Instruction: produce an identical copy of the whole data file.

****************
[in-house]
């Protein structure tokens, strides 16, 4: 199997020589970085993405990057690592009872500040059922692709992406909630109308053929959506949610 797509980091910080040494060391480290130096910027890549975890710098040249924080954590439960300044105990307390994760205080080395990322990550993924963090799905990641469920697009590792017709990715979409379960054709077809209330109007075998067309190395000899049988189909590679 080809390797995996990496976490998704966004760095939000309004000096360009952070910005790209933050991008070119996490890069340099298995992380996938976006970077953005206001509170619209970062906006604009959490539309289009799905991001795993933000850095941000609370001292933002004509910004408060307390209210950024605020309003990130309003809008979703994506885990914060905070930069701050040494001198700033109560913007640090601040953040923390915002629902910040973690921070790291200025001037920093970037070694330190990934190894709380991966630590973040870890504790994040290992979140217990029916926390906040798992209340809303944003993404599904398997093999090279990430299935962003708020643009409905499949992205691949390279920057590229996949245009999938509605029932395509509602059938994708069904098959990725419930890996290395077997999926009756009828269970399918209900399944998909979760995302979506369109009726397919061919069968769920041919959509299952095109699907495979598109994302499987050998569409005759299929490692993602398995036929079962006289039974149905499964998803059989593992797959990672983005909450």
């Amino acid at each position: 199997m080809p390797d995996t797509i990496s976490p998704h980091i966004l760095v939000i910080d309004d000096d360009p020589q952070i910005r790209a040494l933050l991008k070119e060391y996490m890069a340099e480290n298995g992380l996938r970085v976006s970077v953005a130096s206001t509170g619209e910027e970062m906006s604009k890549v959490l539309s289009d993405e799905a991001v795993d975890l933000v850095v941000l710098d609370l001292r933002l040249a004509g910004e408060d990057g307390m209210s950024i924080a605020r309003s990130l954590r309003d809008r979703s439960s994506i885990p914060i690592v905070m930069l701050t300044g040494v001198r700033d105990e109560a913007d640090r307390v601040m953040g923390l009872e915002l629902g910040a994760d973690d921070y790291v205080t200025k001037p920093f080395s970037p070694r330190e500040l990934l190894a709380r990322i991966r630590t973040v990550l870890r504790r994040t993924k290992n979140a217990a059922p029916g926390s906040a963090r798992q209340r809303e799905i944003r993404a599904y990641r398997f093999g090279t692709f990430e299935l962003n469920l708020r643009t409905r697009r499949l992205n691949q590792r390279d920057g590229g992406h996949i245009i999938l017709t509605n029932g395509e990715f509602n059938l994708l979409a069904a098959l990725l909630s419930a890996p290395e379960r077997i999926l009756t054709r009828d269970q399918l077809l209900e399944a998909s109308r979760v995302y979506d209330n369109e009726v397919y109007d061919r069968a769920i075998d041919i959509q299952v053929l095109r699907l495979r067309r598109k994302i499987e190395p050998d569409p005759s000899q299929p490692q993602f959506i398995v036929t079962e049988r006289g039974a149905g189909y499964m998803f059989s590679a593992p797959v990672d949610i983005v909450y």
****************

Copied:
[in-house]
């Protein structure tokens, strides 16, 4: 199997020589970085993405990057690592009872500040059922692709992406909630109308053929959506949610 797509980091910080040494060391480290130096910027890549975890710098040249924080954590439960300044105990307390994760205080080395990322990550993924963090799905990641469920697009590792017709990715979409379960054709077809209330109007075998067309190395000899049988189909590679 080809390797995996990496976490998704966004760095939000309004000096360009952070910005790209933050991008070119996490890069340099298995992380996938976006970077953005206001509170619209970062906006604009959490539309289009799905991001795993933000850095941000609370001292933002004509910004408060307390209210950024605020309003990130309003809008979703994506885990914060905070930069701050040494001198700033109560913007640090601040953040923390915002629902910040973690921070790291200025001037920093970037070694330190990934190894709380991966630590973040870890504790994040290992979140217990029916926390906040798992209340809303944003993404599904398997093999090279990430299935962003708020643009409905499949992205691949390279920057590229996949245009999938509605029932395509509602059938994708069904098959990725419930890996290395077997999926009756009828269970399918209900399944998909979760995302979506369109009726397919061919069968769920041919959509299952095109699907495979598109994302499987050998569409005759299929490692993602398995036929079962006289039974149905499964998803059989593992797959990672983005909450």
């Amino acid at each position: 199997m080809p390797d995996t797509i990496s976490p998704h980091i966004l760095v939000i910080d309004d000096d360009p020589q952070i910005r790209a040494l933050l991008k070119e060391y996490m890069a340099e480290n298995g992380l996938r970085v976006s970077v953005a130096s206001t509170g619209e910027e970062m906006s604009k890549v959490l539309s289009d993405e799905a991001v795993d975890l933000v850095v941000l710098d609370l001292r933002l040249a004509g910004e408060d990057g307390m209210s950024i924080a605020r309003s990130l954590r309003d809008r979703s439960s994506i885990p914060i690592v905070m930069l701050t300044g040494v001198r700033d105990e109560a913007d640090r307390v601040m953040g923390l009872e915002l629902g910040a994760d973690d921070y790291v205080t200025k001037p920093f080395s970037p070694r330190e500040l990934l190894a709380r990322i991966r630590t973040v990550l870890r504790r994040t993924k290992n979140a217990a059922p029916g926390s906040a963090r798992q209340r809303e799905i944003r993404a599904y990641r398997f093999g090279t692709f990430e299935l962003n469920l708020r643009t409905r697009r499949l992205n691949q590792r390279d920057g590229g992406h996949i245009i999938l017709t509605n029932g395509e990715f509602n059938l994708l979409a069904a098959l990725l909630s419930a890996p290395e379960r077997i999926l009756t054709r009828d269970q399918l077809l209900e399944a998909s109308r979760v995302y979506d209330n369109e009726v397919y109007d061919r069968a769920i075998d041919i959509q299952v053929l095109r699907l495979r067309r598109k994302i499987e190395p050998d569409p005759s000899q299929p490692q993602f959506i398995v036929t079962e049988r006289g039974a149905g189909y499964m998803f059989s590679a593992p797959v990672d949610i983005v909450y």